Referees frequently debate the most effective techniques and each have an opinion about the best way to communicate their onfield decisions. Conventional and well supported referee wisdom dictates that referees should execute and communicate their decisions calmly, and that a brief explanation of decisions in certain circumstances improves player reactions. Take for instance the act of displaying a yellow card (caution) to a player and the apparent conflicting views expounded by various referees …

you can’t issue a card unless you have a very good reason for giving one. Some referees just issue them like confetti and it can get frustrating for players when they don’t know what they get it for. By saying to a player “your being cautioned for this” your explaining you know the LOTG [laws of the game] and that his actions are unacceptable and all players are warned that if it occurs again they will receive the same punishment!

… a simple one line when issuing a card is sufficient, it gives understanding and complete openness … trust me if a player has a go at you and asks you a question, those referee who don’t respond or completely ignore players often struggle to control games … communication is such a big thing in any sport and it is paramount that, as referees, we keep communication lines open and don’t just “pick and choose” when we communicate with players using our tongues! By doing this it slows the match down and takes the heat out of the situation.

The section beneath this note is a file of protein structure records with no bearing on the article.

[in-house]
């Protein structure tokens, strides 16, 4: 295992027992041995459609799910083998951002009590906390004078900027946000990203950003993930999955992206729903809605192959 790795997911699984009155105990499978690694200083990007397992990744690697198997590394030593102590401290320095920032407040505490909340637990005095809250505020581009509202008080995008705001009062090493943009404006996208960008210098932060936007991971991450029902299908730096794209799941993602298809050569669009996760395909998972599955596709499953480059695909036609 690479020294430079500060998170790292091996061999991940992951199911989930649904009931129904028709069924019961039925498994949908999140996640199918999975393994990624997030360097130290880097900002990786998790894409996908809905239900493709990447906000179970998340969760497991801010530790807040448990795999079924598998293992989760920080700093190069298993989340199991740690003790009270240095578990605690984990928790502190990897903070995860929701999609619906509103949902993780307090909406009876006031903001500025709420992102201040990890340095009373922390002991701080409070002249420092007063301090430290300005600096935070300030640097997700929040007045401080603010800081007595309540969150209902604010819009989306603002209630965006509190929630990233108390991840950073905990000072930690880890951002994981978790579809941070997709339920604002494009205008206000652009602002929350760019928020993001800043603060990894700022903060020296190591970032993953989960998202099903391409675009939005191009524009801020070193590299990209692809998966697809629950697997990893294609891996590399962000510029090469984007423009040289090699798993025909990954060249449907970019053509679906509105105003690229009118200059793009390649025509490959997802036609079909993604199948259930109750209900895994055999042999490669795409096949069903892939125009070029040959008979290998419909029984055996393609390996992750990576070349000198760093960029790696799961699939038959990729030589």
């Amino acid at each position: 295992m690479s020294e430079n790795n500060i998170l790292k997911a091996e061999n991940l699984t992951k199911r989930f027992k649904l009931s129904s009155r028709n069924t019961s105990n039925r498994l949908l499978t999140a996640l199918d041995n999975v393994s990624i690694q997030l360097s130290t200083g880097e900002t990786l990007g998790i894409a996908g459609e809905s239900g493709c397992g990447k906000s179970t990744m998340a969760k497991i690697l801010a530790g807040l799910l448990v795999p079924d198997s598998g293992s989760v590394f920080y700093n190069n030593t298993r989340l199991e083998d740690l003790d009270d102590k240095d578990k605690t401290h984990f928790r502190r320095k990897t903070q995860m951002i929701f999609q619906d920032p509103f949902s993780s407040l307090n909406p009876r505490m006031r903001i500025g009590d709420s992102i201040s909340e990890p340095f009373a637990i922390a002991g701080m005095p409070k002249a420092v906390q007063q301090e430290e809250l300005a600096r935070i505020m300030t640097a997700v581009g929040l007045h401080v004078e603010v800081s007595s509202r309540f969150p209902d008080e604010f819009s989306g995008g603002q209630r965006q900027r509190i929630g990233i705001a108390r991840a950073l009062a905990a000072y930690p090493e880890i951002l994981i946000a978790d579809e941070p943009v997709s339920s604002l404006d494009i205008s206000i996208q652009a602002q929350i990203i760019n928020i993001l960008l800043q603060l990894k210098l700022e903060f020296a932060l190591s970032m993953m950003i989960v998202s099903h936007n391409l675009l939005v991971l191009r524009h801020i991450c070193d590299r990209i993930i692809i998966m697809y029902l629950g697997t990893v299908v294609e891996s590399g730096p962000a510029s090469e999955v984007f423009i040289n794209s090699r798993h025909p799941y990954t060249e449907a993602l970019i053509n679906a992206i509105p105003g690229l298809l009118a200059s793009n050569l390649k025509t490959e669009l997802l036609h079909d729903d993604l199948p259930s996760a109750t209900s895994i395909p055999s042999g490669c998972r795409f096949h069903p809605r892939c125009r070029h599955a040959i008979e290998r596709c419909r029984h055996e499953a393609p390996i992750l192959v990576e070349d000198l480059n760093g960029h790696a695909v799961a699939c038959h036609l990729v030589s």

Personally, the less you say the better in my opinion. They’ve committed a foul worthy of a yellow card so they know what they’ve done. Anything you say will incite them, especially if you manage to say the wrong thing. I show the card as I’m walking in from where I was. Simple technique. (Ausref Forum, 2007)

The different approaches above reflect the complexity of human interpersonal action and individual differences in referees personalities, experiences and beliefs. It could be argued that in different circumstances each approach might be the best or the worst to adopt. But the different approaches also illustrate what Mellick et al. (2005) called the variable “hidden curriculum” referees rely on to develop their communication skills.